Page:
Appellant also contends that there is insufficient evidence to establish wilful misconduct. This contention ignores the abundant evidence adduced at the trial and attempts to impose upon a party seeking to establish wilful misconduct the almost impossible burden of proving the intention of the actor to be charged by positive evidence of such intention. We do not deem the rule to be such. Where, as here, there is evidence which, if believed, would justify the jury in finding that defendant, while racing up a road he knew to be winding and steep in a competition with a trailing car, failed to negotiate a curve at almost twice the speed estimated to be prudent, it would appear to be extremely artful to urge that such facts could not be the basis for a finding that defendant's actions were not intentionally done under circumstances which disclosed knowledge, express or implied, that an injury to a guest would be a probable result. If such evidence was believed by the jury, it would be difficult to justify any result other than that reached here. The case of Rawlins v. Lory, 44 Cal.App.2d 20 at pages 24 and 25, 111 P.2d 973, at page 975, contains language particularly apposite here, although the facts were somewhat different: ‘It is also a legitimate inference from the testimony that the defendant driver was racing to overtake the other car and that he was engaging in what may be termed skylarking in ‘hanging the corner’ into North street. By the term ‘skylarking’ we mean the indulging in antics or the cutting of capers with such automobile. See Webster's New International Dictionary, 2d ed. It is a matter of common knowledge that such skylarking at high rates of speed is engaged in at times by drivers, and particularly by youthful drivers, merely for the sake of the thrill which it produces and with reckless indifference to consequences. A driver who engages in such conduct is ‘knowingly flirting with danger’ without necessity compelling him to take the chance. See Francesconi v. Belluomini, 28 Cal.App.2d 701, 705, 83 P.2d 298; Chandler v. Quinlan, 25 Cal.App.2d 646, 648, 78 P.2d 235. The probability of injury to a guest from such conduct is an apparent consequence to any person of ordinary prudence and, applying the external standard above mentioned, any driver engaging in such conduct is charged with implied knowledge of the probability of such injury. The type of conduct which we have termed skylarking appears to be the precise type of conduct, or at least one of the types of conduct, which the legislature had in mind when it used the term ‘wilful misconduct’ in the socalled guest statute and whenever the testimony shows, directly or by legitimate inference, that a driver was engaging in such conduct, such evidence is sufficient to show wilful misconduct and to support a finding thereof.'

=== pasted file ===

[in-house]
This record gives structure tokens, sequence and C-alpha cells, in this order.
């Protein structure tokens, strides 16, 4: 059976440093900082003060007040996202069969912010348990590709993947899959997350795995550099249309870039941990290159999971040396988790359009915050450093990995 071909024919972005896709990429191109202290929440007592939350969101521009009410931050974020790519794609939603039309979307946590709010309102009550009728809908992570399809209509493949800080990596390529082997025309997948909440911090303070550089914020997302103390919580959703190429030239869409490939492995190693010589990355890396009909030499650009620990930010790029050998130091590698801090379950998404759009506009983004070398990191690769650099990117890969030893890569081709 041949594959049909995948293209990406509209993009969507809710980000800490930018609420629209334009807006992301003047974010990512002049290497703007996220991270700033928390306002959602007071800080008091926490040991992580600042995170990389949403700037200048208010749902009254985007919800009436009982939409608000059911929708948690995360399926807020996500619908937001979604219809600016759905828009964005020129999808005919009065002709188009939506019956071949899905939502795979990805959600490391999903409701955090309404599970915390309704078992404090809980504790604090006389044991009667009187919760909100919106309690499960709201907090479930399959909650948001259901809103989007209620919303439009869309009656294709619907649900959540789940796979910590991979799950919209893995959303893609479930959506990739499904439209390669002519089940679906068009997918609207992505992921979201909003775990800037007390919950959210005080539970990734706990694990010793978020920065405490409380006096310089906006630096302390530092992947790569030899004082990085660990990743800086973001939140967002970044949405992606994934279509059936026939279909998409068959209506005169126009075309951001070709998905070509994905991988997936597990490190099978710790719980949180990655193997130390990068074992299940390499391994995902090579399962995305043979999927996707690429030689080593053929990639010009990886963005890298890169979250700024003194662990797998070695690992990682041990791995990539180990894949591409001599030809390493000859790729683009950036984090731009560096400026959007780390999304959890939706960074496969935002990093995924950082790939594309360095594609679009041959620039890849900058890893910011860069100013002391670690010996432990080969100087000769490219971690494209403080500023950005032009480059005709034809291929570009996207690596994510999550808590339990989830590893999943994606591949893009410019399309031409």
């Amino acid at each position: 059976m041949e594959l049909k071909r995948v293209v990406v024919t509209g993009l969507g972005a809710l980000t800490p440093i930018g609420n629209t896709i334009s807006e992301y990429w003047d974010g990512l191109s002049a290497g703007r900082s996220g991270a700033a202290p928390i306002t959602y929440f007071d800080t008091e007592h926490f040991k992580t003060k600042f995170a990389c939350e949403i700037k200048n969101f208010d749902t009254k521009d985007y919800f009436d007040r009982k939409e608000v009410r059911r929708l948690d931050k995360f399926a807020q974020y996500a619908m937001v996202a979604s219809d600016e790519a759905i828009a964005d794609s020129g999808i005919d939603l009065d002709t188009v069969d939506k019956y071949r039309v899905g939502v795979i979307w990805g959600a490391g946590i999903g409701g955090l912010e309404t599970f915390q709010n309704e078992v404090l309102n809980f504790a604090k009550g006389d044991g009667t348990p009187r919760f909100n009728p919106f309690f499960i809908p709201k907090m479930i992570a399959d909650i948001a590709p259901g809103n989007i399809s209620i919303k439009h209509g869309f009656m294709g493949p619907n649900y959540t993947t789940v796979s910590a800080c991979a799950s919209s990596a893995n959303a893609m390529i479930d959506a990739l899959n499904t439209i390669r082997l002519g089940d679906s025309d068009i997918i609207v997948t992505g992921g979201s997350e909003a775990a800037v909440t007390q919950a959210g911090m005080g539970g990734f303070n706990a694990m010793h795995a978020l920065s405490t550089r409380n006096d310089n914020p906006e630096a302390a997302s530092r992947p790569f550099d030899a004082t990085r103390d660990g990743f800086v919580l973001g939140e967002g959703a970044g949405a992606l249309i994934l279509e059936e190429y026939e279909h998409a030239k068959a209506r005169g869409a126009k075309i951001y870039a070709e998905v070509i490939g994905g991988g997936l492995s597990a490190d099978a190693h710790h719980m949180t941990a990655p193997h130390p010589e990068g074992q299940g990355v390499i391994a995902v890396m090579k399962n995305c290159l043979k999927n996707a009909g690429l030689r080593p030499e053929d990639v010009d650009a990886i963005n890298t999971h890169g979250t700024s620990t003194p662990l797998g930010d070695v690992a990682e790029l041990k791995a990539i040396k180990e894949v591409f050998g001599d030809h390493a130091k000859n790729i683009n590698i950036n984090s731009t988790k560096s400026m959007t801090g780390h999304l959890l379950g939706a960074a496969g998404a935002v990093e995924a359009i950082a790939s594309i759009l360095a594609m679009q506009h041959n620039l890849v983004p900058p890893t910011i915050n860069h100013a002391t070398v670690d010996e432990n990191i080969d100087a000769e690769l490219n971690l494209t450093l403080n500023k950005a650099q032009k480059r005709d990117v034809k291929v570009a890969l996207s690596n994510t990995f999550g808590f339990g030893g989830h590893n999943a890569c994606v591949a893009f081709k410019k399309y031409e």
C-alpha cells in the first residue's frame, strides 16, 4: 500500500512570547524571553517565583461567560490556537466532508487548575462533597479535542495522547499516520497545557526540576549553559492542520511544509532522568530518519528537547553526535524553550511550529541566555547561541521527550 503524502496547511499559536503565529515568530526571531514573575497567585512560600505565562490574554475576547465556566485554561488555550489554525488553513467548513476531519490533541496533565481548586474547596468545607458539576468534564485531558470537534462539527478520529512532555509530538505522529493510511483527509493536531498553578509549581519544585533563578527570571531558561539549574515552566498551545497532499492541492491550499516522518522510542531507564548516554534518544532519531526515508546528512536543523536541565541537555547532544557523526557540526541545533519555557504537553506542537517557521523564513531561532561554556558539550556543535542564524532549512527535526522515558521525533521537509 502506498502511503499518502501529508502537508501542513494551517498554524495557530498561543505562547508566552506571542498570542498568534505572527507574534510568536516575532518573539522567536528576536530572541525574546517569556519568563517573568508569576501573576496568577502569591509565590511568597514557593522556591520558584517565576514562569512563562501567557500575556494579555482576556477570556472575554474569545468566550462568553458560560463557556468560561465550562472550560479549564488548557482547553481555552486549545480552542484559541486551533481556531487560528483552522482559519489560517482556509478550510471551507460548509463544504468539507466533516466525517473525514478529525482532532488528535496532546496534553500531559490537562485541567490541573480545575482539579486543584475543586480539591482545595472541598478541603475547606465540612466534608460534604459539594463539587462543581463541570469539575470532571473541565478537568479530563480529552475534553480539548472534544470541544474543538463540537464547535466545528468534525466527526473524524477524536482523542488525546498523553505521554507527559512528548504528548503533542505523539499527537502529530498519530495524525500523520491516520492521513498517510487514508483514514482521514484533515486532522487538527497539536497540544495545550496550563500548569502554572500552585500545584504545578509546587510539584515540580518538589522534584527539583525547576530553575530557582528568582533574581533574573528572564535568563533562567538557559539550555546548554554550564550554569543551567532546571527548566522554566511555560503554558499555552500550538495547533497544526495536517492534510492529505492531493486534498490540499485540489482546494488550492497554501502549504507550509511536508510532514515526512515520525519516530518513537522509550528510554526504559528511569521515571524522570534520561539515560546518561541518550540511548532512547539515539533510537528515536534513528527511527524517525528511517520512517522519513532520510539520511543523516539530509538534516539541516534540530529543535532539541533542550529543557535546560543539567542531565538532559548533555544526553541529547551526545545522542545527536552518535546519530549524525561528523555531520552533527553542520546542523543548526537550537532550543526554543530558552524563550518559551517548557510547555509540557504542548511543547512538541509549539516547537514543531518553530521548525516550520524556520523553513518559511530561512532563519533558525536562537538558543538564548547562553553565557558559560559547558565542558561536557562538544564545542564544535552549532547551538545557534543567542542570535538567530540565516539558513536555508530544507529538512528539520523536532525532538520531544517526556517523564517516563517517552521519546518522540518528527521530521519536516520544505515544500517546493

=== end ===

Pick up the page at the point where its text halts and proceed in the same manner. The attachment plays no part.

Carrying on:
Appellant next contends that it was prejudicial error for the court not to instruct on the defense of contributory negligence. This contention appears to be made in relation to evidence that respondent had also been drinking beer and thereby had been guilty of misconduct which entered into or induced the misconduct or intoxication of the host or it is supposed, in this case, into both such intoxication and misconduct.
The presentation of this argument is further supplemented by an urging that elaborate instructions on the difference between assumption of risk and contributory negligence should have been given.
It is true that under certain circumstances a guest who knows that his host has been drinking will be precluded from recovery; the circumstances arise when the guest has sufficient knowledge so that he knows or should have known that the host is incapable of careful driving (Lindemann v. San Joaquin Cotton Oil Co., 5 Cal.2d 480, 55 P.2d 870) or the guest has so participated in the drinking activities as to be in equal fault with him. Pennix v. Winton, 61 Cal.App.2d 761, 143 P.2d 940, 145 P.2d 561.
In the facts here presented, neither of these circumstances was present. The testimony shows no evidence that appellant was obviously intoxicated nor does it show such participation in the drinking activities by respondent as to bring her within the rule.